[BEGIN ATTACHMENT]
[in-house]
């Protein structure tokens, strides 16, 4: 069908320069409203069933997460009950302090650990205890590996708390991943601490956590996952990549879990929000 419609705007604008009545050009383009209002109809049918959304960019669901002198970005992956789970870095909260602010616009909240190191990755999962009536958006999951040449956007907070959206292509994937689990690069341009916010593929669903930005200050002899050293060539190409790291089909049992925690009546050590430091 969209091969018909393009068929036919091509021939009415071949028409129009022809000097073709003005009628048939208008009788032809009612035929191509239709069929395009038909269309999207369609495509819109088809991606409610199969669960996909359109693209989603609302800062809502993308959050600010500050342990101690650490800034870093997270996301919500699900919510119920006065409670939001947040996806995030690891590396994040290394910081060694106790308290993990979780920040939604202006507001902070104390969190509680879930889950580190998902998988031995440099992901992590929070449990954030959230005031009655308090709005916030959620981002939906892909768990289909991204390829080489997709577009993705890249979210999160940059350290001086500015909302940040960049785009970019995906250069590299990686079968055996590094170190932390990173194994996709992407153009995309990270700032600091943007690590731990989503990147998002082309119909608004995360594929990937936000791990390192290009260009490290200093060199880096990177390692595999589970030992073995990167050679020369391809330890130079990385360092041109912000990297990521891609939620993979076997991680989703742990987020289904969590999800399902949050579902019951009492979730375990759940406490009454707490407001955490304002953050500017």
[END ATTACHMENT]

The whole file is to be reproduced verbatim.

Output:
[in-house]
């Protein structure tokens, strides 16, 4: 069908320069409203069933997460009950302090650990205890590996708390991943601490956590996952990549879990929000 419609705007604008009545050009383009209002109809049918959304960019669901002198970005992956789970870095909260602010616009909240190191990755999962009536958006999951040449956007907070959206292509994937689990690069341009916010593929669903930005200050002899050293060539190409790291089909049992925690009546050590430091 969209091969018909393009068929036919091509021939009415071949028409129009022809000097073709003005009628048939208008009788032809009612035929191509239709069929395009038909269309999207369609495509819109088809991606409610199969669960996909359109693209989603609302800062809502993308959050600010500050342990101690650490800034870093997270996301919500699900919510119920006065409670939001947040996806995030690891590396994040290394910081060694106790308290993990979780920040939604202006507001902070104390969190509680879930889950580190998902998988031995440099992901992590929070449990954030959230005031009655308090709005916030959620981002939906892909768990289909991204390829080489997709577009993705890249979210999160940059350290001086500015909302940040960049785009970019995906250069590299990686079968055996590094170190932390990173194994996709992407153009995309990270700032600091943007690590731990989503990147998002082309119909608004995360594929990937936000791990390192290009260009490290200093060199880096990177390692595999589970030992073995990167050679020369391809330890130079990385360092041109912000990297990521891609939620993979076997991680989703742990987020289904969590999800399902949050579902019951009492979730375990759940406490009454707490407001955490304002953050500017």